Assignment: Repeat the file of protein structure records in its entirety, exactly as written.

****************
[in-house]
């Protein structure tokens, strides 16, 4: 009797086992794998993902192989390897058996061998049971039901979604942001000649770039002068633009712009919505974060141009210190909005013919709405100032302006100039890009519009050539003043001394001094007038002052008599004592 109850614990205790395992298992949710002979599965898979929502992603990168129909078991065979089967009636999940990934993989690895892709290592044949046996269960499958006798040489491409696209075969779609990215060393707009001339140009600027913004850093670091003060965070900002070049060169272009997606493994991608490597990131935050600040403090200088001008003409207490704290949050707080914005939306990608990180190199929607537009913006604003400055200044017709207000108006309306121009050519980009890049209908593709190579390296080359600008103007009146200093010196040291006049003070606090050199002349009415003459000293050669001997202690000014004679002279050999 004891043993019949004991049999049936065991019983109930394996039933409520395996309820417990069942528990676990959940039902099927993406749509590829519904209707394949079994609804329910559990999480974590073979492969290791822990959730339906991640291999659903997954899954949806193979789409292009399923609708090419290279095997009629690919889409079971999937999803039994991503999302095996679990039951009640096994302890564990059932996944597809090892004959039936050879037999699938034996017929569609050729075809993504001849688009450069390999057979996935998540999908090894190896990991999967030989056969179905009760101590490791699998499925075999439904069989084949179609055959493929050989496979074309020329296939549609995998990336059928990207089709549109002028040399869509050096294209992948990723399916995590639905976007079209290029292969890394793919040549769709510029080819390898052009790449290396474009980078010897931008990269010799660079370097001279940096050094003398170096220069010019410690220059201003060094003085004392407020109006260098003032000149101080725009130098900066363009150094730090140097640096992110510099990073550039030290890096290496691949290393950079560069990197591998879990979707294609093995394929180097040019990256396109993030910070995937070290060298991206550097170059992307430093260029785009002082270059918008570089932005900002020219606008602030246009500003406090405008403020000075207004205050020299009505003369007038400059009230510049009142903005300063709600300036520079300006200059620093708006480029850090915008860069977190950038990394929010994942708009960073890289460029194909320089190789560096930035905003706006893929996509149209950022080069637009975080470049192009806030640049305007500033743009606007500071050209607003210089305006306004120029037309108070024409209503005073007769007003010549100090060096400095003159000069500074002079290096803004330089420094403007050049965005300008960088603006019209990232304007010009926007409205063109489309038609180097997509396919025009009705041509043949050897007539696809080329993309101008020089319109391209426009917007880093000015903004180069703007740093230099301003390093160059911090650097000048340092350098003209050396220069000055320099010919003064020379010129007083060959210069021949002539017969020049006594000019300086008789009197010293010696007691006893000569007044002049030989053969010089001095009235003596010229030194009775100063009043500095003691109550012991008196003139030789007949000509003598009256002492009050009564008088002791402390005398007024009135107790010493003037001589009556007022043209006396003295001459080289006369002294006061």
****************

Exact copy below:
[in-house]
């Protein structure tokens, strides 16, 4: 009797086992794998993902192989390897058996061998049971039901979604942001000649770039002068633009712009919505974060141009210190909005013919709405100032302006100039890009519009050539003043001394001094007038002052008599004592 109850614990205790395992298992949710002979599965898979929502992603990168129909078991065979089967009636999940990934993989690895892709290592044949046996269960499958006798040489491409696209075969779609990215060393707009001339140009600027913004850093670091003060965070900002070049060169272009997606493994991608490597990131935050600040403090200088001008003409207490704290949050707080914005939306990608990180190199929607537009913006604003400055200044017709207000108006309306121009050519980009890049209908593709190579390296080359600008103007009146200093010196040291006049003070606090050199002349009415003459000293050669001997202690000014004679002279050999 004891043993019949004991049999049936065991019983109930394996039933409520395996309820417990069942528990676990959940039902099927993406749509590829519904209707394949079994609804329910559990999480974590073979492969290791822990959730339906991640291999659903997954899954949806193979789409292009399923609708090419290279095997009629690919889409079971999937999803039994991503999302095996679990039951009640096994302890564990059932996944597809090892004959039936050879037999699938034996017929569609050729075809993504001849688009450069390999057979996935998540999908090894190896990991999967030989056969179905009760101590490791699998499925075999439904069989084949179609055959493929050989496979074309020329296939549609995998990336059928990207089709549109002028040399869509050096294209992948990723399916995590639905976007079209290029292969890394793919040549769709510029080819390898052009790449290396474009980078010897931008990269010799660079370097001279940096050094003398170096220069010019410690220059201003060094003085004392407020109006260098003032000149101080725009130098900066363009150094730090140097640096992110510099990073550039030290890096290496691949290393950079560069990197591998879990979707294609093995394929180097040019990256396109993030910070995937070290060298991206550097170059992307430093260029785009002082270059918008570089932005900002020219606008602030246009500003406090405008403020000075207004205050020299009505003369007038400059009230510049009142903005300063709600300036520079300006200059620093708006480029850090915008860069977190950038990394929010994942708009960073890289460029194909320089190789560096930035905003706006893929996509149209950022080069637009975080470049192009806030640049305007500033743009606007500071050209607003210089305006306004120029037309108070024409209503005073007769007003010549100090060096400095003159000069500074002079290096803004330089420094403007050049965005300008960088603006019209990232304007010009926007409205063109489309038609180097997509396919025009009705041509043949050897007539696809080329993309101008020089319109391209426009917007880093000015903004180069703007740093230099301003390093160059911090650097000048340092350098003209050396220069000055320099010919003064020379010129007083060959210069021949002539017969020049006594000019300086008789009197010293010696007691006893000569007044002049030989053969010089001095009235003596010229030194009775100063009043500095003691109550012991008196003139030789007949000509003598009256002492009050009564008088002791402390005398007024009135107790010493003037001589009556007022043209006396003295001459080289006369002294006061």